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Title: Toward Understanding the QGP with the STAR Experiment at RHIC

Abstract

By accelerating heavy atomic nuclei (ions) to very large energies and then colliding these heavy ions at points where large particle detectors are positioned, the Relativistic Heavy Ion Collider (RHIC) provides the laboratory for studying nuclear matter under extreme conditions. It is under these extreme conditions that the matter is expected to undergo a phase transition, “melting” the protons and neutrons into their more fundamental constituents (quarks and gluons). The resulting state of matter is the so-called Quark Gluon Plasma (QGP) phase and is believed to have existed in the early universe, briefly after the Big Bang, before it cooled and formed into the matter that we know today. RHIC, at Brookhaven National Laboratory, has been providing high-energy heavy-ion collisions since the year 2000. One of the particle detectors at RHIC is called the Solenoidal Tracker at RHIC (STAR). New sub-detectors within the STAR experiment are capitalizing on the high collision rates currently provided by RHIC, allowing the experiment to select and record certain rare physics observables. The production of rare particles requires a large amount of energy and thus occurs early in a heavy-ion collision, allowing those rare particles to experience the full evolution of the collision, including themore » medium creation under extreme (hot and dense) conditions and subsequently the cooling and expansion of the matter. The rare particles therefore serve as probes of the medium created. Two rare-probe measurements will be investigated in this project: 1) particles resulting from scatterings of quarks and gluons with a large energy transfer in the early stage of a heavy-ion collision, and 2) particles that are made up of heavy-quark pairs. The study of such rare probes can provide information about the density and temperature of the medium created at RHIC.« less

Authors:
 [1]
  1. Texas A & M Univ., College Station, TX (United States)
Publication Date:
Research Org.:
Texas A & M Univ., College Station, TX (United States)
Sponsoring Org.:
USDOE Office of Science (SC), Nuclear Physics (NP) (SC-26)
OSTI Identifier:
1432304
Report Number(s):
DOE-TAMU-41485-1
DOE Contract Number:  
FG02-07ER41485
Resource Type:
Technical Report
Country of Publication:
United States
Language:
English
Subject:
73 NUCLEAR PHYSICS AND RADIATION PHYSICS

Citation Formats

Mioduszewski, Saski. Toward Understanding the QGP with the STAR Experiment at RHIC. United States: N. p., 2018. Web. doi:10.2172/1432304.
Mioduszewski, Saski. Toward Understanding the QGP with the STAR Experiment at RHIC. United States. doi:10.2172/1432304.
Mioduszewski, Saski. Mon . "Toward Understanding the QGP with the STAR Experiment at RHIC". United States. doi:10.2172/1432304. https://www.osti.gov/servlets/purl/1432304.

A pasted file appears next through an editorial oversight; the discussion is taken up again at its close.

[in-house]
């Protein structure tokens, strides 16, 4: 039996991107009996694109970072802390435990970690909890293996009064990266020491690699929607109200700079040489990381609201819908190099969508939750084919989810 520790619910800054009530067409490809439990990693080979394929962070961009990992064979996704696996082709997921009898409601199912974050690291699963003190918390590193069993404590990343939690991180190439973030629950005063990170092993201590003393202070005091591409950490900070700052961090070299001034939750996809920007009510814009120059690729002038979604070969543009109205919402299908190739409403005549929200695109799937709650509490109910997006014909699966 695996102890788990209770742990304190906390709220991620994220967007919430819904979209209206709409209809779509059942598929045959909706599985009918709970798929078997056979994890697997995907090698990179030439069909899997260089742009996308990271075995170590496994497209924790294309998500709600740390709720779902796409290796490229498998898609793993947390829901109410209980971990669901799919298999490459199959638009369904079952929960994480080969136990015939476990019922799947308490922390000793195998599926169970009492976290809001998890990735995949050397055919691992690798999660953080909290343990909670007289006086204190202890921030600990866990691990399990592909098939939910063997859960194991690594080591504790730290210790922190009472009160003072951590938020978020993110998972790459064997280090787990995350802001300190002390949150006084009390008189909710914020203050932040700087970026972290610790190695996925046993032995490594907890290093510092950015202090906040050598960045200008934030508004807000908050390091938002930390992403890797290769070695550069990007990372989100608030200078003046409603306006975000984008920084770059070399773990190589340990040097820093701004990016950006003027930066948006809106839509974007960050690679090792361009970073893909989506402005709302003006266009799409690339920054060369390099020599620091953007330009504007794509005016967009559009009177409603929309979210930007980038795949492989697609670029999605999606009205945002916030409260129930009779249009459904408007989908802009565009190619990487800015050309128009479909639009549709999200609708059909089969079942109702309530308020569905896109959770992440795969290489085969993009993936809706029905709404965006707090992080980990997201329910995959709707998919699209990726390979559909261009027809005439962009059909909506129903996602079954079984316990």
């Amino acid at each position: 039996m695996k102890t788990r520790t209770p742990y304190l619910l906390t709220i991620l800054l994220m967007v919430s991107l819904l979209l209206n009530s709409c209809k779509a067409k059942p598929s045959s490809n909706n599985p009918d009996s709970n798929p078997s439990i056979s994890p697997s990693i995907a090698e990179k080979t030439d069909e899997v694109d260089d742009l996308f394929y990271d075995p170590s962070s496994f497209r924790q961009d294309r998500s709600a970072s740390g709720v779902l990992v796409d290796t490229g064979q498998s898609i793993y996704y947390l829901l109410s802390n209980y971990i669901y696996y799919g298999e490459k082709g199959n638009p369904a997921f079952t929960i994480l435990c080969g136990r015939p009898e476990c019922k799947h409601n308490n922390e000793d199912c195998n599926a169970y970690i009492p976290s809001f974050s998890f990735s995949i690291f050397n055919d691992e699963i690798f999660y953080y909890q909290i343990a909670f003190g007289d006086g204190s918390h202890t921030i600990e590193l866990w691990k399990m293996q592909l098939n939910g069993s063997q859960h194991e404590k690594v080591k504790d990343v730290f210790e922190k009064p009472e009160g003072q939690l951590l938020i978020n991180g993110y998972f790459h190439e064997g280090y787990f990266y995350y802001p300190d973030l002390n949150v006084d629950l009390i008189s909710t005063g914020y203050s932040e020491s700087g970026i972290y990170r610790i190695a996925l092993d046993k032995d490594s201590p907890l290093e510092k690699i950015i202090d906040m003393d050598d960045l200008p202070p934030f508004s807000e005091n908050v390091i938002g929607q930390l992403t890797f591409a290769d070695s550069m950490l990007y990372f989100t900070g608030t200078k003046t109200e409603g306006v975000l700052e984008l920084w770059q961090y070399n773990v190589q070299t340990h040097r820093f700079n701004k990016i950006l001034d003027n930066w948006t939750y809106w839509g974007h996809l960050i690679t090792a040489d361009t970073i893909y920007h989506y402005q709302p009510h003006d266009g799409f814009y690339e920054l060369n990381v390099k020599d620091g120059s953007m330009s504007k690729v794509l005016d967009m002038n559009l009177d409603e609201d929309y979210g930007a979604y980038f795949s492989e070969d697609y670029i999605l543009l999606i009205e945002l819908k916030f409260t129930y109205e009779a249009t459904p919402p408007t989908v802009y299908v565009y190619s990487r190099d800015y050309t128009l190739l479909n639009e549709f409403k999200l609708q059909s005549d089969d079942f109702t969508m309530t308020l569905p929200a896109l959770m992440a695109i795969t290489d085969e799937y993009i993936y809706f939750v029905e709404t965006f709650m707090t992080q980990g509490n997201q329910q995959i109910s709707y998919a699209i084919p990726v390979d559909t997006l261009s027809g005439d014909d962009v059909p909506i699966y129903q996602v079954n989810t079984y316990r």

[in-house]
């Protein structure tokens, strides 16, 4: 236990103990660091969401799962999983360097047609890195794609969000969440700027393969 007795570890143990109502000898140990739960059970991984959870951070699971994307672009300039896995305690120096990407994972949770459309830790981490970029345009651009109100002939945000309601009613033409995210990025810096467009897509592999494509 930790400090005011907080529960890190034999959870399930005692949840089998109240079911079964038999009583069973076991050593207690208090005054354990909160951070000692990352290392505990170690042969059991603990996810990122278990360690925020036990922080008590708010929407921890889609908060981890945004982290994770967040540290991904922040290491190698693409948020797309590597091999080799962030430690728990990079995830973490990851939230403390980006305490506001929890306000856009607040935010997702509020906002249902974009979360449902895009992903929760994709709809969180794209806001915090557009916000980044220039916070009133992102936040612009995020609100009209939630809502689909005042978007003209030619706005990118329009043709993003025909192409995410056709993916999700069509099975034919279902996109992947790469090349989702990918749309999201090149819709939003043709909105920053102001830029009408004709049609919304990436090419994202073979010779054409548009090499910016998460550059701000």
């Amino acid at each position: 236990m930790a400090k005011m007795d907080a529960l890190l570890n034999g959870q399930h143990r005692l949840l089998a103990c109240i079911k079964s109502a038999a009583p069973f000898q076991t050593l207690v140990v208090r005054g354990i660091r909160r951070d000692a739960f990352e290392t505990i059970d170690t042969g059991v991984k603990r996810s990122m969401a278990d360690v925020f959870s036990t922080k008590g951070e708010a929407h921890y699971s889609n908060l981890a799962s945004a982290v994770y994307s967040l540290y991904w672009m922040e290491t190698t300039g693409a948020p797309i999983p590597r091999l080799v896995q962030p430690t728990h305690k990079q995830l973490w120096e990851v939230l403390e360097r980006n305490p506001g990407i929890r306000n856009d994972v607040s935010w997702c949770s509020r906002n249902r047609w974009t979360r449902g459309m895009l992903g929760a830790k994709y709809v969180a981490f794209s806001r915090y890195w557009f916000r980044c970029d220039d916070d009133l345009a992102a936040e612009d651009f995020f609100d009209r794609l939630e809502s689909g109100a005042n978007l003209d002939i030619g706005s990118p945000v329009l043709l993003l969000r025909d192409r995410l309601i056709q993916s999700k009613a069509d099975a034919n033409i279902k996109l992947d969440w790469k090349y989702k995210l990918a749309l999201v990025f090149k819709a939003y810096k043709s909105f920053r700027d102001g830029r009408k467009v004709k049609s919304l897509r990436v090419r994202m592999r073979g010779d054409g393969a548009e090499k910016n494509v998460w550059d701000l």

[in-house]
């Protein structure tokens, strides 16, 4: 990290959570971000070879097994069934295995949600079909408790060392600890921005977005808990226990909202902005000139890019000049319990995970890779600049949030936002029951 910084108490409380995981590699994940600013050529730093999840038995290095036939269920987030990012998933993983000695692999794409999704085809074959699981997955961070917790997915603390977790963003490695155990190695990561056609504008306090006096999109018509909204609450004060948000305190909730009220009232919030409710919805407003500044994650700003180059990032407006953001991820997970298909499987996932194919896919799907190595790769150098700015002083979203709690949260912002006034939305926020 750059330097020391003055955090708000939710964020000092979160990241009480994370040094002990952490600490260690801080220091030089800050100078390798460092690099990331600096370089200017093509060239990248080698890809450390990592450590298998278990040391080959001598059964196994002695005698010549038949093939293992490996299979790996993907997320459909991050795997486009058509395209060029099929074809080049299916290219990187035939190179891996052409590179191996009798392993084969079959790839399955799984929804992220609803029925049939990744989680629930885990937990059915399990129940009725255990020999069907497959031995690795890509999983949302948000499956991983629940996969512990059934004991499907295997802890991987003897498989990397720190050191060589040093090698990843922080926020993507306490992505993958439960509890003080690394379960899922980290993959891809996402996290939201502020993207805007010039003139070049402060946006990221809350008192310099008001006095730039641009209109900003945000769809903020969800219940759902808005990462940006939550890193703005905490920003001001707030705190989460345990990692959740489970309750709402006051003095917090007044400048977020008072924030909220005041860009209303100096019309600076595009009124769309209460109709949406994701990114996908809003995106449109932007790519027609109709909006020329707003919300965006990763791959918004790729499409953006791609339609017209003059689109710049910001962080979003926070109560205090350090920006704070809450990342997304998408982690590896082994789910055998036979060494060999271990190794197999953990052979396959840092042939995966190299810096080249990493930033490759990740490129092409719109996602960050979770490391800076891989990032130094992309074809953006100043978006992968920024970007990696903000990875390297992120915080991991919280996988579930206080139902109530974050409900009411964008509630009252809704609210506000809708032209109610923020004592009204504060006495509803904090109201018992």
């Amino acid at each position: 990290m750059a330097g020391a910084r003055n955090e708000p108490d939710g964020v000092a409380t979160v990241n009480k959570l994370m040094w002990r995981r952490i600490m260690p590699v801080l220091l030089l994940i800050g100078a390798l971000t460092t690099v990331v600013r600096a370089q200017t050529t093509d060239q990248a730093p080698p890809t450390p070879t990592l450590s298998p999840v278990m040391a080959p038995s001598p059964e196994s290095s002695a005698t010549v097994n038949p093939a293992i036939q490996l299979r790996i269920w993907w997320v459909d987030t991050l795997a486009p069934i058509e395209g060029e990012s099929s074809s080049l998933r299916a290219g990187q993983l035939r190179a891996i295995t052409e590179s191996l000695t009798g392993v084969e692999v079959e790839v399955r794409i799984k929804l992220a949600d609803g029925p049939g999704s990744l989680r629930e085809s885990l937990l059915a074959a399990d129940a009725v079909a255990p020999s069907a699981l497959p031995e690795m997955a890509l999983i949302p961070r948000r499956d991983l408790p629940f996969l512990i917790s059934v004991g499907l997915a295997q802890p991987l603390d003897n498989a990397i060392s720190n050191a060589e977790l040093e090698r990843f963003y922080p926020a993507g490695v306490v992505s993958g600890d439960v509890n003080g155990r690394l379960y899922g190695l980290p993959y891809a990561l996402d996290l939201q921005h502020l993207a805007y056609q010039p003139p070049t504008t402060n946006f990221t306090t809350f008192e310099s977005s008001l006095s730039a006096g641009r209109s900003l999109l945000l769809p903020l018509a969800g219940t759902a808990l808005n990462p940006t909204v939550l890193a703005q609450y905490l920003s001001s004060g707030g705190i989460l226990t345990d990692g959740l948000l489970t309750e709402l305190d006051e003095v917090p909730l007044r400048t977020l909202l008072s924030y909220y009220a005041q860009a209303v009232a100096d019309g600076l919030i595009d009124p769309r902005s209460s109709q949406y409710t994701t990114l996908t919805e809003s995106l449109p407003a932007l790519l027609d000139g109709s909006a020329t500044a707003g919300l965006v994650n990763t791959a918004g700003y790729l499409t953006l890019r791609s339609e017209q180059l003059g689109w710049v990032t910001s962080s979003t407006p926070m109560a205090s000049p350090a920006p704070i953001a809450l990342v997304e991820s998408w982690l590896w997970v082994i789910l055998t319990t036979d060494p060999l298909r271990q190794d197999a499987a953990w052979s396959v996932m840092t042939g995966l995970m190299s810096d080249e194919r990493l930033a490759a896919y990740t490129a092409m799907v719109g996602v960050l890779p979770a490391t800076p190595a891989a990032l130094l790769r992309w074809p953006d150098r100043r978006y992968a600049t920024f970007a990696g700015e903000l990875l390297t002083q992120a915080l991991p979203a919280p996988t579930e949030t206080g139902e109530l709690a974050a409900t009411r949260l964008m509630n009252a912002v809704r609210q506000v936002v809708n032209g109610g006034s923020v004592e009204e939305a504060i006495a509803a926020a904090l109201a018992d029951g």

@article{osti_1432304,
title = {Toward Understanding the QGP with the STAR Experiment at RHIC},
author = {Mioduszewski, Saski},
abstractNote = {By accelerating heavy atomic nuclei (ions) to very large energies and then colliding these heavy ions at points where large particle detectors are positioned, the Relativistic Heavy Ion Collider (RHIC) provides the laboratory for studying nuclear matter under extreme conditions. It is under these extreme conditions that the matter is expected to undergo a phase transition, “melting” the protons and neutrons into their more fundamental constituents (quarks and gluons). The resulting state of matter is the so-called Quark Gluon Plasma (QGP) phase and is believed to have existed in the early universe, briefly after the Big Bang, before it cooled and formed into the matter that we know today. RHIC, at Brookhaven National Laboratory, has been providing high-energy heavy-ion collisions since the year 2000. One of the particle detectors at RHIC is called the Solenoidal Tracker at RHIC (STAR). New sub-detectors within the STAR experiment are capitalizing on the high collision rates currently provided by RHIC, allowing the experiment to select and record certain rare physics observables. The production of rare particles requires a large amount of energy and thus occurs early in a heavy-ion collision, allowing those rare particles to experience the full evolution of the collision, including the medium creation under extreme (hot and dense) conditions and subsequently the cooling and expansion of the matter. The rare particles therefore serve as probes of the medium created. Two rare-probe measurements will be investigated in this project: 1) particles resulting from scatterings of quarks and gluons with a large energy transfer in the early stage of a heavy-ion collision, and 2) particles that are made up of heavy-quark pairs. The study of such rare probes can provide information about the density and temperature of the medium created at RHIC.},
doi = {10.2172/1432304},
journal = {},
number = ,
volume = ,
place = {United States},
year = {2018},
month = {4}
}